Winter Fever

Winter Fever Album Title:
Winter Fever
Record Label:
LILT Records
Catalog No.:
Release Date:
December 31, 2011
Buy at Sweep Record


Winter Fever is the most recent release by LILT Records. Rather than release another solo album full of Hiroto Saitoh’s works, this is a collaborative album also featuring compositions from Masashi Yano, Yousuke Yasui, Takayuki Aihara, Shohei Tsuchiya, and Norihiro Furukawa. How is the end result?


Project lead Hiroto Saitoh opens the album with “Snow in Rio”. It’s a bossa-nova piece filled with smooth rhythms and delightful brass and piano leads. In addition, I like how Saitoh incorporates some inorganic elements into the composition, such as some synthesizer leads and distorted vocaloid work. At times, there is even a rock presence. He also closes the album with “Two priests coming to town.” Unlike the opening album, this one features a much darker tone, focusing more on rock, electronic, and choral elements, akin to something you might hear in a futuristic 2D run and gun game. Nevertheless, there are characteristics in the piece that contrast quite nicely with the gloomy atmosphere, whether it is the crystalline piano lines or the inclusion of “Ode to Joy.” The synthesizer and violin melody is taken from an old Japanese song called “New Year.”

The rest of the album fits along the lines of these two atmospheres, combining the fun jovial tunes with the more rock intensive themes. “My Hurt Sunshine,” by Yousuke Yasui, is an extremely catchy retro theme with a vocaloid performance. As opposed to other implementations of Miku Hatsune vocals, I think it is handled extremely well and complements the music quite nicely. “Nimacho,” by Shohei Tsuchiya, features an interesting soundscape, focusing on intriguing tribal chanting in the accompanimentand a heavy brass focus in the melody line. He also incorporates some funk guitar lines, giving it a bit of a smooth groove sound and does help break up the repetition of the main brass lead. But out of tracks of this style, I find his to be slightly weaker. Masashi Yano’s “BREEZIN’ BLAZE” is a fun track that will definitely get you moving, focusing on some Latin dance rhythms. It works incredibly well had really enforces the style set forth by “Snow in Rio” in Yano’s own style.

The two rock themes on the album, aside from the Saitoh one mentioned above are by Norihiro Furukawa (aka Nakayama Raiden) and Takayuki Aihara. Nakayama Raiden’s “Sand Man” definitely has more of a metal sound, focusing on energetic guitar riffs and drums to provide the intense and motivating accompaniment. I really like the melody line in this one, focusing on distorted violin samples to provide a bit of sleekness to the track. In addition to all that, there are also some wonderful solo sections, ranging from progressive rock keyboard to electric guitar leads. Aihara’s “Photon Resonance” also features a bit of a metal base, but at the same time, has a bit of a funk rock tone. I really enjoy the electric guitar leads, as they provide some nice distorted effects and a great melody, and the inclusion of some electronic accompaniment provides some nice textures to the music as well.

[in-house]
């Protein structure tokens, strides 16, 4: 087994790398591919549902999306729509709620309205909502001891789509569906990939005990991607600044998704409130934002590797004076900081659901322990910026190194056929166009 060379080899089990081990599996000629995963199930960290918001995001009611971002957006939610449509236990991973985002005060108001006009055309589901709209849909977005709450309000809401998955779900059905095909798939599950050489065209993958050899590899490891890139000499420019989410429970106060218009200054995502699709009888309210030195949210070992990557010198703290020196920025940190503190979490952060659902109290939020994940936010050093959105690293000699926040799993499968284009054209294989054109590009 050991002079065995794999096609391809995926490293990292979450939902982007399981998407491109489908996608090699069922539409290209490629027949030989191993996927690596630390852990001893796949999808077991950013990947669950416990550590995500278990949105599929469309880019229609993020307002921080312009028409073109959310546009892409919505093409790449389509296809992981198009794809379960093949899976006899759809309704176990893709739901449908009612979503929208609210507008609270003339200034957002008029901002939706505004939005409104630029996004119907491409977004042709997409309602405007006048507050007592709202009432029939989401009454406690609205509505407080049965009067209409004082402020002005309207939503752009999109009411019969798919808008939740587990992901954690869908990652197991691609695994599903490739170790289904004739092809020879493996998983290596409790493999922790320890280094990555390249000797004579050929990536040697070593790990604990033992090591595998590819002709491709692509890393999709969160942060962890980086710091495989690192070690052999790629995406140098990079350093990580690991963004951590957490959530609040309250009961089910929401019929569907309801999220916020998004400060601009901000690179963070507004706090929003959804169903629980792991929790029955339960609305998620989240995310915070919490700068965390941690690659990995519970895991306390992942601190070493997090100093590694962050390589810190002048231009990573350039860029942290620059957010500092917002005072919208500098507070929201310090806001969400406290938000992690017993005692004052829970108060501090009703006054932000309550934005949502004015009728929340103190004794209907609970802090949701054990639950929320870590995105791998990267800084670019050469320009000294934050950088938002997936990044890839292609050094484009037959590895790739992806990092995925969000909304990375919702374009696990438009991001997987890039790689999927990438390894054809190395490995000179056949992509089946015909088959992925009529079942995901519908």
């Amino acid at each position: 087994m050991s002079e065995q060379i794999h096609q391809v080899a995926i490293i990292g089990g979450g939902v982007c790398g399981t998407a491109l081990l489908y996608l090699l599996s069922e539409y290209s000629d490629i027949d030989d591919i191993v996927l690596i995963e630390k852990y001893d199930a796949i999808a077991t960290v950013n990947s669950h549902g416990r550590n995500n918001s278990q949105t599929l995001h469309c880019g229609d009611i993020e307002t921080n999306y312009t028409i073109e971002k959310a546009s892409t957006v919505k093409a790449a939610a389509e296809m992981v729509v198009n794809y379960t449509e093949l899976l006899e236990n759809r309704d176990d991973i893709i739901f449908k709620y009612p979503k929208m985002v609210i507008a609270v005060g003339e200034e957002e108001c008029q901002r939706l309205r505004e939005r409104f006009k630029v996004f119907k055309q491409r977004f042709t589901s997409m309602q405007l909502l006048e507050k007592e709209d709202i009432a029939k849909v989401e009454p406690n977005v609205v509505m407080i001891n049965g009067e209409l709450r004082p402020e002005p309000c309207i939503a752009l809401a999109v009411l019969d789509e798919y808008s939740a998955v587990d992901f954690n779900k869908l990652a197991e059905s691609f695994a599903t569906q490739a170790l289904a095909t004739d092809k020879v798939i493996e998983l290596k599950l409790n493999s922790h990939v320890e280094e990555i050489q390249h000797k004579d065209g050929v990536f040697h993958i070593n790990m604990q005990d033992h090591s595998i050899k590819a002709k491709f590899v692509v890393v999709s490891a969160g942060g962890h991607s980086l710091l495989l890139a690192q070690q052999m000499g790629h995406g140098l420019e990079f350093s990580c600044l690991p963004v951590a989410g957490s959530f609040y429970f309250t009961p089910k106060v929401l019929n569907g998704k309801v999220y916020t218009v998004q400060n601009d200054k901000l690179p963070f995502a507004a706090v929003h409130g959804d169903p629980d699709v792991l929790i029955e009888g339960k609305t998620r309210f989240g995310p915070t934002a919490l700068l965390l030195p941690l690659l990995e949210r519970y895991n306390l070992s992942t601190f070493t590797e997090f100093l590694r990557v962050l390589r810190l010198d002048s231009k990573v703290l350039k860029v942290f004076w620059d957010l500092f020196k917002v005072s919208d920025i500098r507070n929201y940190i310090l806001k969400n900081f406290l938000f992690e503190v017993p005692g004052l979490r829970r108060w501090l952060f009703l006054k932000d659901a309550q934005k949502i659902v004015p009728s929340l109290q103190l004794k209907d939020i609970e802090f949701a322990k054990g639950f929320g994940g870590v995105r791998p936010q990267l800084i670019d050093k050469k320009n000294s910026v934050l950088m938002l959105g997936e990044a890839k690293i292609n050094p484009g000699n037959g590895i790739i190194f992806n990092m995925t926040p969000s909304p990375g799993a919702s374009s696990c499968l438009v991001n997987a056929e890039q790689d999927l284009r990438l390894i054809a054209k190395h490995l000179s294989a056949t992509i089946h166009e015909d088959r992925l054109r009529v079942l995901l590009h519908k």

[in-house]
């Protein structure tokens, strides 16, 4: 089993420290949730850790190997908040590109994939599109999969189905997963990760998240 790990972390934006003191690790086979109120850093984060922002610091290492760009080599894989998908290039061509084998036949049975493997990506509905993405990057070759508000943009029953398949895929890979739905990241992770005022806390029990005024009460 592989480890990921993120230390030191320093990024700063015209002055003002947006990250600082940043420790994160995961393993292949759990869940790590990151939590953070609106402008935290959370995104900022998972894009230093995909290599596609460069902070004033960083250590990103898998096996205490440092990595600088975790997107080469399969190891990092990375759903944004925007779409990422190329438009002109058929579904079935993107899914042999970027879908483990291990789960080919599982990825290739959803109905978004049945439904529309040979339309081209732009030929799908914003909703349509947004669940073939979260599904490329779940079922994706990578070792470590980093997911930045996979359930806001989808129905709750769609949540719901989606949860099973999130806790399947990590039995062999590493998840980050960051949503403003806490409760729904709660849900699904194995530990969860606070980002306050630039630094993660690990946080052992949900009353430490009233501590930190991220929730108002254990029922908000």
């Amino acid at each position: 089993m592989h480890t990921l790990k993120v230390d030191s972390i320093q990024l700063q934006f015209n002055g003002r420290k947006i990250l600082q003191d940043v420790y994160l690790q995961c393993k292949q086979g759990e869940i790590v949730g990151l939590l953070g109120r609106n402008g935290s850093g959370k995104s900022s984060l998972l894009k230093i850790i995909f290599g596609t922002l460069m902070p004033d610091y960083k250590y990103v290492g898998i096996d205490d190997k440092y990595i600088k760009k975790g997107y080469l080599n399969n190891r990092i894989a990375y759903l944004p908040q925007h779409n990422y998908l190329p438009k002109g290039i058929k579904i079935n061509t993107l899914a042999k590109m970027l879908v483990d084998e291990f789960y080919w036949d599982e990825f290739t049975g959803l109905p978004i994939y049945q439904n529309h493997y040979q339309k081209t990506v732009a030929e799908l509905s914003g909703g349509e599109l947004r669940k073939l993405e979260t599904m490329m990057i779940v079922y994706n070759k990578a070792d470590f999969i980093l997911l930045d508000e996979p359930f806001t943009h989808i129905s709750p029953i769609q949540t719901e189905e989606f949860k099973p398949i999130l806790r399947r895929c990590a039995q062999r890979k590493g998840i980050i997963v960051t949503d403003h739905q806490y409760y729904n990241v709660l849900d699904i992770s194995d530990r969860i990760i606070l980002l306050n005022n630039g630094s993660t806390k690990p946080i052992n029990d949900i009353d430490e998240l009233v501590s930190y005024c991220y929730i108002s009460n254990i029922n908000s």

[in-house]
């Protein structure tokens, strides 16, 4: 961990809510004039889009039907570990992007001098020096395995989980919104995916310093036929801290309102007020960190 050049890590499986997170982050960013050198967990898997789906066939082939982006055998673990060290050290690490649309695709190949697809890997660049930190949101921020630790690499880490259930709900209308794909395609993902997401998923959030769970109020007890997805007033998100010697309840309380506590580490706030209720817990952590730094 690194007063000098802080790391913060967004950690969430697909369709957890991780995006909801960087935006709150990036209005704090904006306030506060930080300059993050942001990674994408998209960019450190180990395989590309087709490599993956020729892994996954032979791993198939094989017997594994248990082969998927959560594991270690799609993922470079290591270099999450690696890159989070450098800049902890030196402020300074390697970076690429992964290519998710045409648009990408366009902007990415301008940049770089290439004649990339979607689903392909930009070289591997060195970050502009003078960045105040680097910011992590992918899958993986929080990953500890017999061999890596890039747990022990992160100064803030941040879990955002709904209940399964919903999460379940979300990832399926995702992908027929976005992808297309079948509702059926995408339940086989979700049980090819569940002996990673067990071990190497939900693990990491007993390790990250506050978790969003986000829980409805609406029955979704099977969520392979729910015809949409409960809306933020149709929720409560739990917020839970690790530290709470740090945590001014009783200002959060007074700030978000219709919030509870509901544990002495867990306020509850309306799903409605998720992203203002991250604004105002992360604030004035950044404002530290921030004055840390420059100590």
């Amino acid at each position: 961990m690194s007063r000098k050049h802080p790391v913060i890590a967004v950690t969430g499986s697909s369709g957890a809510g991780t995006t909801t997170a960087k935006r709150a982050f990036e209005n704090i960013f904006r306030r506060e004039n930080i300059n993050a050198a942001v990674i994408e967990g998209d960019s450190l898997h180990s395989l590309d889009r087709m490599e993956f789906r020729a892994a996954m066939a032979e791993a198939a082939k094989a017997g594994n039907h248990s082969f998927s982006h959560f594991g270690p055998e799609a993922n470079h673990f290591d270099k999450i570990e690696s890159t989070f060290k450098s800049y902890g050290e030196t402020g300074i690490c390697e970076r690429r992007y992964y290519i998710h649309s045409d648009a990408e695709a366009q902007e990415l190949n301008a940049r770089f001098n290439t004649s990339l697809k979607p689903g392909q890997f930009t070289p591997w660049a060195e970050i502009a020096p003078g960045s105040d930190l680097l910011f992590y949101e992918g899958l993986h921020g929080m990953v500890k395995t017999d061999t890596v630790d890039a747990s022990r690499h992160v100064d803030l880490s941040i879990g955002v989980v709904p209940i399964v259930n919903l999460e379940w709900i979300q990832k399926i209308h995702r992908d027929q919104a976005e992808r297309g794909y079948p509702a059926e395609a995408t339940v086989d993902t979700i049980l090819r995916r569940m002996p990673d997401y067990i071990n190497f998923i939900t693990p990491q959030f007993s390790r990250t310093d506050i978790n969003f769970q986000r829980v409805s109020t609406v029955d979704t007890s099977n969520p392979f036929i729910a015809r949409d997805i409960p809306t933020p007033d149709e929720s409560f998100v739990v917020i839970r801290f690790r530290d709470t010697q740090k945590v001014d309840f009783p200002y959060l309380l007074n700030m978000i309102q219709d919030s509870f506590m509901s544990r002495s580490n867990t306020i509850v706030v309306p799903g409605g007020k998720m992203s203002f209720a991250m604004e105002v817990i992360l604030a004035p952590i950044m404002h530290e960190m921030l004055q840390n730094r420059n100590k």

In the end, I think the two styles featured on the album come with a range of success. While both of Saitoh’s tracks help set the tone for the album, I find that some of the contributors aren’t as strong as they have been in the past and, in the end, are a bit detrimental to the success of the album. Each style is represented well, but in the end, some tracks are more enjoyable than others. For fans of Saitoh’s work, or any other composer on the album, you might want to check this one out.

Winter Fever Don Kotowski

Do you agree with the review and score? Let us know in the comments below!


Posted on August 1, 2012 by Don Kotowski. Last modified on August 1, 2012.

About the Author

Currently residing in Philadelphia. I spend my days working in vaccine characterization and dedicate some of my spare time in the evening to the vast world of video game music, both reviewing soundtracks as well as maintaining relationships with composers overseas in Europe and in Japan.

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